12. Welcome Pete - what a mine of information and skills you bring with you.  All success in your  "change of tack".

    Paul

    1. Pete Jaquith

      Pete Jaquith

      Correct, my experience in planning ship construction programs has been an influence in my laying out logical construction sequences for my ship model projects.  I still remain active in the shipbuilding community with an emphasis on ship design and production engineering.

      Pete

  13. Pete Jaquith

    Return to the Shipyard

    I have recently completed installation of a work bench, peg boards, lighting, and unpacked ~12 boxes of tools. I also installed an evaporative cooler, or swamp cooler to control garage/shop temps when it is 100-115 degrees outside.
  14. Pete Jaquith

    Return to the Shipyard

    After five years working on full-scale shipbuilding projects, two home moves, and with a reduced level of shipbuilding consulting work I now find time to return to ship modeling. Over the past few years I have enjoyed this opportunity to work on a wide variety of naval destroyer, naval auxiliary, icebreaking, research, and commercial shipbuilding projects and with a number of industry professionals. My loving wife Linda, our two dogs, and I are now located in the beautiful retirement community Sun City Shadow Hills in Indio, CA. My ship models made the two moves without damage and I have recently completed set up of a small ship model shop in the garage. Ship model projects planned for the near future include: Steam Tug Seguin of 1884 – new build based on ¼” scale Bluejacket kit Brigantine Newsboy of 1854 – complete 3/16” scale semi-scratch build 16 Gun Brig Fair American, circa 1780 – complete ¼” scale build based on MS kit Whaling Brig Kate Cory of 1856 – new build based on 3/16” scale MS kit As these projects get underway, I plan to develop/restart build logs here on Model Ship World. Regards from the shipyard, Pete Jaquith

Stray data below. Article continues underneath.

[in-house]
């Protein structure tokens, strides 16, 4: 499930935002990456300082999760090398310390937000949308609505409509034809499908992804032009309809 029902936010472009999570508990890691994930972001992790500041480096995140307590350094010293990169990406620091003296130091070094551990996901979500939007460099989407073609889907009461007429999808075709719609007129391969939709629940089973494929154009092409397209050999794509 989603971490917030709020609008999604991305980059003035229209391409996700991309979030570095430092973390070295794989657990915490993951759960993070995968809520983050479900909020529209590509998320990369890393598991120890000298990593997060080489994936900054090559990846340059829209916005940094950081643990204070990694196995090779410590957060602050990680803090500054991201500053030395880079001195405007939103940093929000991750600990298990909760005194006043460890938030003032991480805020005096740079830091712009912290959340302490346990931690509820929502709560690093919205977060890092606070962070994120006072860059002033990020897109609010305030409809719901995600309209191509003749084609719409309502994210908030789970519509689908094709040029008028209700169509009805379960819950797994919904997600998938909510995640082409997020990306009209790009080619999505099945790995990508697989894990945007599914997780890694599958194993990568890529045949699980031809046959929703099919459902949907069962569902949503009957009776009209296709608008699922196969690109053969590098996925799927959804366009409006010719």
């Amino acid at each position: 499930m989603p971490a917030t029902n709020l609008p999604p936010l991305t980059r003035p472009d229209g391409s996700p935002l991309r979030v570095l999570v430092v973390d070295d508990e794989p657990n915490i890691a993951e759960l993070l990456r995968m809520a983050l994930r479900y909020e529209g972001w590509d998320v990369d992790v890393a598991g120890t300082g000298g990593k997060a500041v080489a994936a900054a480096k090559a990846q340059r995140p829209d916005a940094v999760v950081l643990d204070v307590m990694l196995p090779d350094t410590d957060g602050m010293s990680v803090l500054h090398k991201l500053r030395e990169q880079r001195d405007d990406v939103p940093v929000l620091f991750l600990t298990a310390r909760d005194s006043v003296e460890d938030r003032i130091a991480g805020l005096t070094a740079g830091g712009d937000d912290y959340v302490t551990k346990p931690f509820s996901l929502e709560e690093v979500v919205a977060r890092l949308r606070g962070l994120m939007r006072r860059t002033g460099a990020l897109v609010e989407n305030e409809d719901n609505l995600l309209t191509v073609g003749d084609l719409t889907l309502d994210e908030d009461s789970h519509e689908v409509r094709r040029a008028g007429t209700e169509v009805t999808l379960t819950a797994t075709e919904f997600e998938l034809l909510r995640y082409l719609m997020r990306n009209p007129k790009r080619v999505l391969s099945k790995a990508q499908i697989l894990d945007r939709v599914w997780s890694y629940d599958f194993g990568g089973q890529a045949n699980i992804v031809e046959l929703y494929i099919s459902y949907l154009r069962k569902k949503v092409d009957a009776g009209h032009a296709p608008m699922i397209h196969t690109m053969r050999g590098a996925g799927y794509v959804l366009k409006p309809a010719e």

15. Thank you for your interest and support. Over the past few years I kept busy supporting a number of full scale ship building projects in both the US and Canada. While continuing my shipbuilding consulting business, Linda and I recently completed a move to Indio, CA. With my shop setup nearing completion, I plan to return to woodworking and ship modeling in the coming months. Currently planned projects include: Steam Tug "Seguin" 1:48 scale built in Bath, ME in 1884 (Bluejacket kit) Restart of my Brigantine "Newsboy" 1:64 scale built in 1854 (semi-scratch from Model Shipways kit) Restart of my Brig "Fair American" 1:48 scale circa 1780 (semi-scratch from Model Shipways kit) Restoration of family antique tables Regards, Pete, Shipbuilder